"No," Scribbs panted. She unfastened her jacket and tucked her hands inside. She put both hands under her arms and bounced slightly. "He probably had an escape route planned out for ages. God, it's freezing out here! Let's get back to the car."

"Right," Ash said. She straightened her back, turned at the waist and nodded towards the tree. "This way."

Scribbs frowned. "Wait, I thought we were going back to the car. Ash, I'm cold."

"We are going back to the car," Ash said. "It's this way."

"No... that's the way you came from. The car is that way." She pointed to her left.

"Oh, you have got to be joking," Ash muttered. She pulled her cell phone from her coat pocket and flipped it open. "No signal," she reported in a falsely-cheery voice. "It just keeps getting better and better."

Scribbs turned in a slow circle. "It can't be that bad," she said. "How deep could we be, really?"

"Deep enough," Ash said. "If we start walking in the wrong direction, we'll be even deeper. Bad enough we loose the suspect, we have to get ourselves lost in the process."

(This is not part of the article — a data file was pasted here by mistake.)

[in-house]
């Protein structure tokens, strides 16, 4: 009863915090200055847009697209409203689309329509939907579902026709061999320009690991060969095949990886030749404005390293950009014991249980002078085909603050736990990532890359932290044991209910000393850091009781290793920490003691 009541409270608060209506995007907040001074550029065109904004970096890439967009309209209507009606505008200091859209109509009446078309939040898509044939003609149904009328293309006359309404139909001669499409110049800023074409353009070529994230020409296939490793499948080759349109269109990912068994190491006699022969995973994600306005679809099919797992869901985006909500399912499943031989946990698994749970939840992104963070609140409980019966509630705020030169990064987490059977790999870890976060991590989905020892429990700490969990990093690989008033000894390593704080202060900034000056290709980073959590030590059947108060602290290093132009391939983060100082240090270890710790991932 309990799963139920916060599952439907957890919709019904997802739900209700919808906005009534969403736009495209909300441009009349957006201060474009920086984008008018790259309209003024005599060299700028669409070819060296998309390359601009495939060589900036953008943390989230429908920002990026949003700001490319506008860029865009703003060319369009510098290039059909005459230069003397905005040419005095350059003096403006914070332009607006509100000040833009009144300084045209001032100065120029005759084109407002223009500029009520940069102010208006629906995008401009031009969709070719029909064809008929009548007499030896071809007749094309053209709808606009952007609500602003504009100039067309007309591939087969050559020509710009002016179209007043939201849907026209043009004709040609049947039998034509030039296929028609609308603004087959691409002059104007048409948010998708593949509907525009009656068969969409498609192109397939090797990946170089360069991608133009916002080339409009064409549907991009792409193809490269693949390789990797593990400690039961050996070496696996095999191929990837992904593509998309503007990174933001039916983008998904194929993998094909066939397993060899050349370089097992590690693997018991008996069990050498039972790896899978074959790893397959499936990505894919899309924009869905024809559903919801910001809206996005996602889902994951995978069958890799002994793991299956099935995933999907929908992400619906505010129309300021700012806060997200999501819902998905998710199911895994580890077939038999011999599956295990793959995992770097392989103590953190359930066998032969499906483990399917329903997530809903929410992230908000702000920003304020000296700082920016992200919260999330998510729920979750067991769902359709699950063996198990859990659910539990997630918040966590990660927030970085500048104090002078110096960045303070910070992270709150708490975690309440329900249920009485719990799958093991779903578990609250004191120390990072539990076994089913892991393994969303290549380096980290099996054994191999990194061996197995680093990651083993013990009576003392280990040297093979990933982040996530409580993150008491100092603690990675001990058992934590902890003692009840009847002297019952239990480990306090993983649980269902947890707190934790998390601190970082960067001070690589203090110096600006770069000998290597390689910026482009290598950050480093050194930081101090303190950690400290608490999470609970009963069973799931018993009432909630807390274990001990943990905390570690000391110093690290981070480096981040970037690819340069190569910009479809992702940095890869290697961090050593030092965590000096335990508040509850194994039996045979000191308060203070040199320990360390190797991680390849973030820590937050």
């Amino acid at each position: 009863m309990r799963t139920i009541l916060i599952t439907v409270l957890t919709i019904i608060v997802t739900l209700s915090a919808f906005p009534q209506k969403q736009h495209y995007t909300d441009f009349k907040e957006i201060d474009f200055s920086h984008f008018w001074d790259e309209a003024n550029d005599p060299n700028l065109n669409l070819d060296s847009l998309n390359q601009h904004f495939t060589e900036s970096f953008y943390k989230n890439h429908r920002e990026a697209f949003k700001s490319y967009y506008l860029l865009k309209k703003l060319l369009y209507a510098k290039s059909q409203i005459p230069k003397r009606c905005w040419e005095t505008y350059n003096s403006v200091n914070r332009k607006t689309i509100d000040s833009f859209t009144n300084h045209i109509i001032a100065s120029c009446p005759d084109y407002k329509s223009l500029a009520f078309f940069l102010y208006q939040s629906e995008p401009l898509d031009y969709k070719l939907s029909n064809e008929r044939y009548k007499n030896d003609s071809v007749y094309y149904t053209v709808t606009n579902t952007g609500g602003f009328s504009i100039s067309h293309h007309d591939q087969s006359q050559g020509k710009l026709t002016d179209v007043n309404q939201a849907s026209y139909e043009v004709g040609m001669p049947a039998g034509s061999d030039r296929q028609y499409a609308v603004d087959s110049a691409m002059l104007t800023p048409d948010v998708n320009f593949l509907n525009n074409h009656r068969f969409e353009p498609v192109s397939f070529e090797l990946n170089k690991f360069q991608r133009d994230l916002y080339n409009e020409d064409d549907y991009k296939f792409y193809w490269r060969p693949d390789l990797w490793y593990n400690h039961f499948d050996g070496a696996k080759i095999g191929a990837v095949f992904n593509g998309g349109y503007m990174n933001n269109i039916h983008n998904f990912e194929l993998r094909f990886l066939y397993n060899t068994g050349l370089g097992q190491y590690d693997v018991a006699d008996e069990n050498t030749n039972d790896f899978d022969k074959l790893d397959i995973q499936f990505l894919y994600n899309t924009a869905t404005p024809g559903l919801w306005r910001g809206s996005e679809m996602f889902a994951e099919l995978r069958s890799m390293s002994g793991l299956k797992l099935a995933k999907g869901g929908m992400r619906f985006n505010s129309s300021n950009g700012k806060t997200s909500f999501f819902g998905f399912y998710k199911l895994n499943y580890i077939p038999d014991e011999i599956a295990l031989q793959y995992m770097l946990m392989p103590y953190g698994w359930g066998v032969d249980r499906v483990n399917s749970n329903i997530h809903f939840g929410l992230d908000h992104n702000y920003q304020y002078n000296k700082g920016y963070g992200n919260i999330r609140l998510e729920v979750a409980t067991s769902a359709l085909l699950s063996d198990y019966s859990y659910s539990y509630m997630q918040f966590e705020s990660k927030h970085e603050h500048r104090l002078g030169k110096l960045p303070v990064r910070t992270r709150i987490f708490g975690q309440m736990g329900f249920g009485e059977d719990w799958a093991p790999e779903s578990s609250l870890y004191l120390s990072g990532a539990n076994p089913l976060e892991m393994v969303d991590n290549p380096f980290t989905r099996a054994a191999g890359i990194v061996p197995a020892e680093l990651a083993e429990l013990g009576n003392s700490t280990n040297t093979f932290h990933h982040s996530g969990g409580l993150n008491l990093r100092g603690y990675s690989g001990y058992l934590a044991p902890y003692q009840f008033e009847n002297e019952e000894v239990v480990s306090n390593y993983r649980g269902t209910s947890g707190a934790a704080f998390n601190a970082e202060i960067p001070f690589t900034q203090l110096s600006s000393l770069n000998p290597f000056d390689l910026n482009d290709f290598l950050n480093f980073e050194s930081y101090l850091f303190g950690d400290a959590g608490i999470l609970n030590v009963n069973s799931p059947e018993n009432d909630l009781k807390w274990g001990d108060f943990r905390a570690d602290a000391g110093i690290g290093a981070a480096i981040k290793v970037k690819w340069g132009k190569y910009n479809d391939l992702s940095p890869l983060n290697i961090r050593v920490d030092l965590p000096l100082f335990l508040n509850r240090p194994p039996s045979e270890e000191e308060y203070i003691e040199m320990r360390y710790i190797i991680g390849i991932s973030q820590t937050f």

"Stop complaining," Scribbs said. She sighed and said, "Okay. I know I came from that way. Right? So we just have to keep walking that way until we reach civilization. Come on. I'm freezing to death."

Ash tightened the belt of her coat and stomped after Scribbs. "What's your rush? You got a hot date or something?"

"No," Scribbs said. "I just don't fancy spending my evening running around in the woods freezing my ears off."

"Your ears?" Ash said.

"Well, yeah," Scribbs said. She gestured at herself and said, "Everything else is covered up."

Ash rolled her eyes.

"Just keep walking this way," Ash said. "We'll reach civilization eventually."

"Oh, shut it," Scribbs said.